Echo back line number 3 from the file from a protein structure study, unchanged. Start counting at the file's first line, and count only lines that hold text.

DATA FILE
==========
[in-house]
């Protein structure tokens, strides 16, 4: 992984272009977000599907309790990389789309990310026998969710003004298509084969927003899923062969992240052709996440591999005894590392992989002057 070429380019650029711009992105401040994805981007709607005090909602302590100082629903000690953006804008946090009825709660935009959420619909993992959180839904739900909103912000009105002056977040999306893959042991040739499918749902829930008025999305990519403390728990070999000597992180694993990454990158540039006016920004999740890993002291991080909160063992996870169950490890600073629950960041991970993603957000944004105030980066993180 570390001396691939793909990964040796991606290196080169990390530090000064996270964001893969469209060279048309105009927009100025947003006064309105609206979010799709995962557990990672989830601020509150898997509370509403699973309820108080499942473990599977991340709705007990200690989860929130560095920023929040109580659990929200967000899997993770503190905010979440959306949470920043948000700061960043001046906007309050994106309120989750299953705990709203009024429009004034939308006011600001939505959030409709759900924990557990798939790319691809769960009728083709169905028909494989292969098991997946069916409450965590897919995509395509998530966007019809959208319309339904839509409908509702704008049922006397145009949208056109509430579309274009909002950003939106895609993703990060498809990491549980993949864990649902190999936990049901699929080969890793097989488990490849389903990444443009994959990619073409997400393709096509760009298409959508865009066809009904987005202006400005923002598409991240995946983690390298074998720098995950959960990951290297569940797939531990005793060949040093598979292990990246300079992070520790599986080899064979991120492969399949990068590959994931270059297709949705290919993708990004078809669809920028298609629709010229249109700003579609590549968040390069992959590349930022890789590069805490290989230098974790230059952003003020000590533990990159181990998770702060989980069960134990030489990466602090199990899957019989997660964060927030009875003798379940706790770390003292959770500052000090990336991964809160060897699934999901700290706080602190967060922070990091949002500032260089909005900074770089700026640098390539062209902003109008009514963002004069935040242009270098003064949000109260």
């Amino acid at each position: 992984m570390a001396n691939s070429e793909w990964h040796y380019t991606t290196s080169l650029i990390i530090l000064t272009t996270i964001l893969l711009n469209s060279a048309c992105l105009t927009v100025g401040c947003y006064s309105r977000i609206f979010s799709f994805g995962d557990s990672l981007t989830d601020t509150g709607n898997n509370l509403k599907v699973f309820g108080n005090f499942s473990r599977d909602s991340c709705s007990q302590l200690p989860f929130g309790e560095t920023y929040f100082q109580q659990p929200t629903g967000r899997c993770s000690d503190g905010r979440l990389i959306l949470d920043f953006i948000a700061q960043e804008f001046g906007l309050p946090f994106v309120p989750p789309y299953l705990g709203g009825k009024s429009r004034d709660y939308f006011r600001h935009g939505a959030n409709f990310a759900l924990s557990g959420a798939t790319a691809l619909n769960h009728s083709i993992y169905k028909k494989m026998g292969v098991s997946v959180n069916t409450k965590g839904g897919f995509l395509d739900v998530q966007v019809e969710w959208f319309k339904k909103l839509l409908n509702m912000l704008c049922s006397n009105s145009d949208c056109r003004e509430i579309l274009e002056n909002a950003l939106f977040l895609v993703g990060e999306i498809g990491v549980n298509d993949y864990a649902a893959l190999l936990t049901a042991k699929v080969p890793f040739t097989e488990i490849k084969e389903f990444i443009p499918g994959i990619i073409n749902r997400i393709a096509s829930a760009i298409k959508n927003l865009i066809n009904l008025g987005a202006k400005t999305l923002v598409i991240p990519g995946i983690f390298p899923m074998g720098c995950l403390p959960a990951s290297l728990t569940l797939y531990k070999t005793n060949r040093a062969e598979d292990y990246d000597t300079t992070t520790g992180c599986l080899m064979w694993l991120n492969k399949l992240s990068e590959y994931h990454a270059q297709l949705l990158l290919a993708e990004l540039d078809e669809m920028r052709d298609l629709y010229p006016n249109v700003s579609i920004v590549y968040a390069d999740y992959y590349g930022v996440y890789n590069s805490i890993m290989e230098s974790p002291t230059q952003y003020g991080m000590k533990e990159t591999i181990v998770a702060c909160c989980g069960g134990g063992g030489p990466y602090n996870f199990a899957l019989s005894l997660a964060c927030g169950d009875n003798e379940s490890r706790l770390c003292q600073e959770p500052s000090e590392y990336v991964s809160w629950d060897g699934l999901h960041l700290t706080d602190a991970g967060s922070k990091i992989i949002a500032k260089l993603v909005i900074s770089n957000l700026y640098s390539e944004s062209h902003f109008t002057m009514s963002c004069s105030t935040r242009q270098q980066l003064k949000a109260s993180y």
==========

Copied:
């Amino acid at each position: 992984m570390a001396n691939s070429e793909w990964h040796y380019t991606t290196s080169l650029i990390i530090l000064t272009t996270i964001l893969l711009n469209s060279a048309c992105l105009t927009v100025g401040c947003y006064s309105r977000i609206f979010s799709f994805g995962d557990s990672l981007t989830d601020t509150g709607n898997n509370l509403k599907v699973f309820g108080n005090f499942s473990r599977d909602s991340c709705s007990q302590l200690p989860f929130g309790e560095t920023y929040f100082q109580q659990p929200t629903g967000r899997c993770s000690d503190g905010r979440l990389i959306l949470d920043f953006i948000a700061q960043e804008f001046g906007l309050p946090f994106v309120p989750p789309y299953l705990g709203g009825k009024s429009r004034d709660y939308f006011r600001h935009g939505a959030n409709f990310a759900l924990s557990g959420a798939t790319a691809l619909n769960h009728s083709i993992y169905k028909k494989m026998g292969v098991s997946v959180n069916t409450k965590g839904g897919f995509l395509d739900v998530q966007v019809e969710w959208f319309k339904k909103l839509l409908n509702m912000l704008c049922s006397n009105s145009d949208c056109r003004e509430i579309l274009e002056n909002a950003l939106f977040l895609v993703g990060e999306i498809g990491v549980n298509d993949y864990a649902a893959l190999l936990t049901a042991k699929v080969p890793f040739t097989e488990i490849k084969e389903f990444i443009p499918g994959i990619i073409n749902r997400i393709a096509s829930a760009i298409k959508n927003l865009i066809n009904l008025g987005a202006k400005t999305l923002v598409i991240p990519g995946i983690f390298p899923m074998g720098c995950l403390p959960a990951s290297l728990t569940l797939y531990k070999t005793n060949r040093a062969e598979d292990y990246d000597t300079t992070t520790g992180c599986l080899m064979w694993l991120n492969k399949l992240s990068e590959y994931h990454a270059q297709l949705l990158l290919a993708e990004l540039d078809e669809m920028r052709d298609l629709y010229p006016n249109v700003s579609i920004v590549y968040a390069d999740y992959y590349g930022v996440y890789n590069s805490i890993m290989e230098s974790p002291t230059q952003y003020g991080m000590k533990e990159t591999i181990v998770a702060c909160c989980g069960g134990g063992g030489p990466y602090n996870f199990a899957l019989s005894l997660a964060c927030g169950d009875n003798e379940s490890r706790l770390c003292q600073e959770p500052s000090e590392y990336v991964s809160w629950d060897g699934l999901h960041l700290t706080d602190a991970g967060s922070k990091i992989i949002a500032k260089l993603v909005i900074s770089n957000l700026y640098s390539e944004s062209h902003f109008t002057m009514s963002c004069s105030t935040r242009q270098q980066l003064k949000a109260s993180y």